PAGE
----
South Korea confers with Bowdoin community
February 3, 2023
In an event sponsored by the Korean Economics Institute (KEI), a delegation of government officials visited the College on Thursday for a conversation with the Korean Students Association (KSA) with a special focus on Maine’s fisheries.
Maine has had a long history of economic ties with South Korea, particularly in the lobster and fishing businesses. South Korea was one of the first trading partners with the Maine International Trade Center when it was established.
“Since then there [has been] an astounding amount of trade and foreign direct investment between Maine and Korea. South Korea is actually Maine’s seventh-largest trading partner,” Executive Director of the World Affairs Council of Maine Allison Hodgkins said.
This visit is part of the KEI’s Future of Korea program which aims to strengthen U.S.-Korea relations. The delegation is composed of representatives from the KEI as well as officials from the U.S. State Department and the South Korean Embassy. The program works with various World Affairs Councils around the U.S.. Portland, Maine is one of the group’s seven destinations in 2022 and 2023.
“It’s also central to our mission as the World Affairs Council of Maine to give Mainers an opportunity to understand the importance of this relationship and its role in U.S. national security as well as trade and economic prosperity,” Hodgkins said.
As part of its tour, the delegation visited Maine businesses and held a forum with local fisheries to learn more about the Maine fishing industry. On Wednesday night, the delegation presented on the history of the economic and diplomatic relations of Maine and South Korea in a panel moderated by former Bowdoin professor and KEI contributor Brad Babson.
The delegation has a vested interest in the fishing and lobster industry particularly because the representative from the South Korean Embassy, Sangkil Lee, serves as the Counselor for Oceans and Fisheries. Much of the visit was tailored by the World Affairs Council to show a variety of perspectives in the Maine fishing industry.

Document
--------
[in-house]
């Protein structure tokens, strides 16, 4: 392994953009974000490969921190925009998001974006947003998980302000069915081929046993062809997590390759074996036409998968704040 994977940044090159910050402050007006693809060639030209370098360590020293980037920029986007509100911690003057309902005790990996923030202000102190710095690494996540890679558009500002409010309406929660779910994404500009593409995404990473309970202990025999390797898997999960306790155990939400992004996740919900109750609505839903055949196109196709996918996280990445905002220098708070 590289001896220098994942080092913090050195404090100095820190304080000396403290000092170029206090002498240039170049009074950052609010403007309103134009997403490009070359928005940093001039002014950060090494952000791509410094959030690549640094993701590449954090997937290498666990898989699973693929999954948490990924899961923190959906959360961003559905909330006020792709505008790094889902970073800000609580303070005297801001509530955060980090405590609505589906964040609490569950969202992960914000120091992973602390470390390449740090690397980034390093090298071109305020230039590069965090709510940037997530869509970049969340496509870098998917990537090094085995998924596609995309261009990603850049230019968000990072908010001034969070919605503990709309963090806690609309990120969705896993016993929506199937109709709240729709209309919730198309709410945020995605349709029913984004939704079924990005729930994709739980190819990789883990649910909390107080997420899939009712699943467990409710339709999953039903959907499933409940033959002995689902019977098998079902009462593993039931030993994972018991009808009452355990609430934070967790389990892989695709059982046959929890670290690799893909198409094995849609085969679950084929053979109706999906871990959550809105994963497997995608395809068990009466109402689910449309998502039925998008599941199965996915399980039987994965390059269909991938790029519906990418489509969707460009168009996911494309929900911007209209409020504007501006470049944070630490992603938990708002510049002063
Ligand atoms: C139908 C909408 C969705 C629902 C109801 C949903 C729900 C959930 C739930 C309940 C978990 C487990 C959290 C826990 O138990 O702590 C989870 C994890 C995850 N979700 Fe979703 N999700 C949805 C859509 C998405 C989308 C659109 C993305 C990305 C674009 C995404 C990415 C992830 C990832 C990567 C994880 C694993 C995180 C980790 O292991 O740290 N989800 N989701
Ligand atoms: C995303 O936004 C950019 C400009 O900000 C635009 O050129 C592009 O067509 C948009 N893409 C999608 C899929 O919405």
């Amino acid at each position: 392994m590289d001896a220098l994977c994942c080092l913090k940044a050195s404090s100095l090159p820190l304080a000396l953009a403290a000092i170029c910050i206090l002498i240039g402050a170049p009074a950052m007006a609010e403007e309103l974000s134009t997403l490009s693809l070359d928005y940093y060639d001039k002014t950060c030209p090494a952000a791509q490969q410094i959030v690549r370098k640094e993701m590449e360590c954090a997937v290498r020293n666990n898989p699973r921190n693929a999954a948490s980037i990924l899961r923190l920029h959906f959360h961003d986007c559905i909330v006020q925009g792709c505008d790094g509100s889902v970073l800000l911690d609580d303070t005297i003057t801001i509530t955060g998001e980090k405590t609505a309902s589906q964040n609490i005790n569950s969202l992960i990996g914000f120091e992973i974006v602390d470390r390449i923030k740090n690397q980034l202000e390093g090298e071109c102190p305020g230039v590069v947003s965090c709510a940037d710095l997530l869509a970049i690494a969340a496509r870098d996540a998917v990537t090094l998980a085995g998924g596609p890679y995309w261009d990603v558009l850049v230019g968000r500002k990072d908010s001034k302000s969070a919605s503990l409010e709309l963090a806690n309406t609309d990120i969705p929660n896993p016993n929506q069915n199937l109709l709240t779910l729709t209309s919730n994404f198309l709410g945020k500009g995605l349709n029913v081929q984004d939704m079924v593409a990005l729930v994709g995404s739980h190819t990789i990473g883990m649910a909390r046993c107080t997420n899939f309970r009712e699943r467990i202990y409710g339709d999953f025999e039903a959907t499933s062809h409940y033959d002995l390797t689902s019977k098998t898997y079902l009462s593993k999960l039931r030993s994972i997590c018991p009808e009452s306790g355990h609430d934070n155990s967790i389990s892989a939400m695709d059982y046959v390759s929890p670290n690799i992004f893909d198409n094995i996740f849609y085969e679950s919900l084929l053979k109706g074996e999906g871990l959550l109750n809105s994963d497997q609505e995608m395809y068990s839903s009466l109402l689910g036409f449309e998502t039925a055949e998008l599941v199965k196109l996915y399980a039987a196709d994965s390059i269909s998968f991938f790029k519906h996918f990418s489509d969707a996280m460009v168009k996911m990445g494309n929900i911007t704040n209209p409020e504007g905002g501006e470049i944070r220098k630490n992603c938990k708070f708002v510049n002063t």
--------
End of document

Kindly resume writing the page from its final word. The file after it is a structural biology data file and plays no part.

During its visit to Bowdoin, the delegation spoke with Holly Parker, director of the Schiller Coastal Studies Center, who discussed the rapidly changing Maine fishing and lobster industries and how the Schiller Coastal Studies works with local communities to combat environmental concerns.
“How can science serve these communities, economies and environments on the coast of Maine?” Parker said.
Parker anticipated that some of the conversation would be geared toward the prominence of fisheries within the Maine fishing industry and the environmental and health effects of that model in particular. The addition of this presentation hopes to add some scientific backing to the environmental discussion the delegation has had earlier in the visit.
In addition to this conversation, the delegation had a luncheon with the KSA to discuss the path towards a career in foreign service, specifically in relations with South Korea. Also discussed were opportunities to study abroad in South Korea.
“It was interesting to see the progress that they’ve made but also what they’ve done and how they built the experiences and opportunities they did to get to the place they are right now,” Paulina Lee ’26 said. “It was fun hearing about it because it’s a topic I’m interested in.”
While the students learned from the delegation, the delegation also hoped to gain insight from the students about their perspectives on political and economic issues in South Korea.
“There’s a lot going on now both in the economic relationship and issues with North Korea, which are getting a lot of attention from everybody,” Babson said. “They’re interested in what the students’ perspectives are and what their hopes are.”
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